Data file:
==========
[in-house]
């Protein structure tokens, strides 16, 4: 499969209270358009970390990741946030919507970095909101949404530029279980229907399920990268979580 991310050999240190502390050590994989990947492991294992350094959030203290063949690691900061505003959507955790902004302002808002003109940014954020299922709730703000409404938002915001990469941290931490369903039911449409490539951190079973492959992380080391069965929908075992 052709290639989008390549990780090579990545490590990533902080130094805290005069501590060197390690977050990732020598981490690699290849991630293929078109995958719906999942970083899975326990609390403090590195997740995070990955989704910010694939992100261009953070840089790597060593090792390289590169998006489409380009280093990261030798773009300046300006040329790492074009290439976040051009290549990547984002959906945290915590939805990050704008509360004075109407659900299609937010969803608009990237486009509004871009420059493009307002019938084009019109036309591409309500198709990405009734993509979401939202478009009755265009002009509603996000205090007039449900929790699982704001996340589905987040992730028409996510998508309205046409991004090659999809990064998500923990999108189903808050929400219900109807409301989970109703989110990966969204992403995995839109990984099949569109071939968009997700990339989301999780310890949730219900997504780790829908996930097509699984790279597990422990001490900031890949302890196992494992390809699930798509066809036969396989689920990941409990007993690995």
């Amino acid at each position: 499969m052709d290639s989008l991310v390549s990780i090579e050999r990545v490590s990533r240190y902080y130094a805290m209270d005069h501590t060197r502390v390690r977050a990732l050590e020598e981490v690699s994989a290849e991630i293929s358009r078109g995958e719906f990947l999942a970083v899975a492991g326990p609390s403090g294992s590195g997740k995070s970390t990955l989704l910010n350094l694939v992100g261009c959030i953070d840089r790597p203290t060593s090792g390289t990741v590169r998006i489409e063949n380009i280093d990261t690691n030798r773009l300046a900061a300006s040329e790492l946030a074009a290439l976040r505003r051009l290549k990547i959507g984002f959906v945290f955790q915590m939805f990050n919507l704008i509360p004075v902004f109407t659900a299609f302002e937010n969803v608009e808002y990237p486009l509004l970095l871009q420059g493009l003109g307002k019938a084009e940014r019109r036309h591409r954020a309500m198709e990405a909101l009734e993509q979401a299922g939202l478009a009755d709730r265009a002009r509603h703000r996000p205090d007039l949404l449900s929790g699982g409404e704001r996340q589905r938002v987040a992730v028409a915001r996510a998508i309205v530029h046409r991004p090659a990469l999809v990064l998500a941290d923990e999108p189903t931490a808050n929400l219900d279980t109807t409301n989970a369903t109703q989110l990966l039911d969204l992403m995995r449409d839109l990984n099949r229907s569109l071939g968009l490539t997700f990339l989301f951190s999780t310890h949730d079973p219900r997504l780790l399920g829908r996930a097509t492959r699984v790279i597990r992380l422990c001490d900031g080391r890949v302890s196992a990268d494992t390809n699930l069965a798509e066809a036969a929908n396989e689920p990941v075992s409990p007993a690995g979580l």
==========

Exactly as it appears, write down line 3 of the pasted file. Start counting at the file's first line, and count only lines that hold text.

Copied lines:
């Amino acid at each position: 499969m052709d290639s989008l991310v390549s990780i090579e050999r990545v490590s990533r240190y902080y130094a805290m209270d005069h501590t060197r502390v390690r977050a990732l050590e020598e981490v690699s994989a290849e991630i293929s358009r078109g995958e719906f990947l999942a970083v899975a492991g326990p609390s403090g294992s590195g997740k995070s970390t990955l989704l910010n350094l694939v992100g261009c959030i953070d840089r790597p203290t060593s090792g390289t990741v590169r998006i489409e063949n380009i280093d990261t690691n030798r773009l300046a900061a300006s040329e790492l946030a074009a290439l976040r505003r051009l290549k990547i959507g984002f959906v945290f955790q915590m939805f990050n919507l704008i509360p004075v902004f109407t659900a299609f302002e937010n969803v608009e808002y990237p486009l509004l970095l871009q420059g493009l003109g307002k019938a084009e940014r019109r036309h591409r954020a309500m198709e990405a909101l009734e993509q979401a299922g939202l478009a009755d709730r265009a002009r509603h703000r996000p205090d007039l949404l449900s929790g699982g409404e704001r996340q589905r938002v987040a992730v028409a915001r996510a998508i309205v530029h046409r991004p090659a990469l999809v990064l998500a941290d923990e999108p189903t931490a808050n929400l219900d279980t109807t409301n989970a369903t109703q989110l990966l039911d969204l992403m995995r449409d839109l990984n099949r229907s569109l071939g968009l490539t997700f990339l989301f951190s999780t310890h949730d079973p219900r997504l780790l399920g829908r996930a097509t492959r699984v790279i597990r992380l422990c001490d900031g080391r890949v302890s196992a990268d494992t390809n699930l069965a798509e066809a036969a929908n396989e689920p990941v075992s409990p007993a690995g979580l």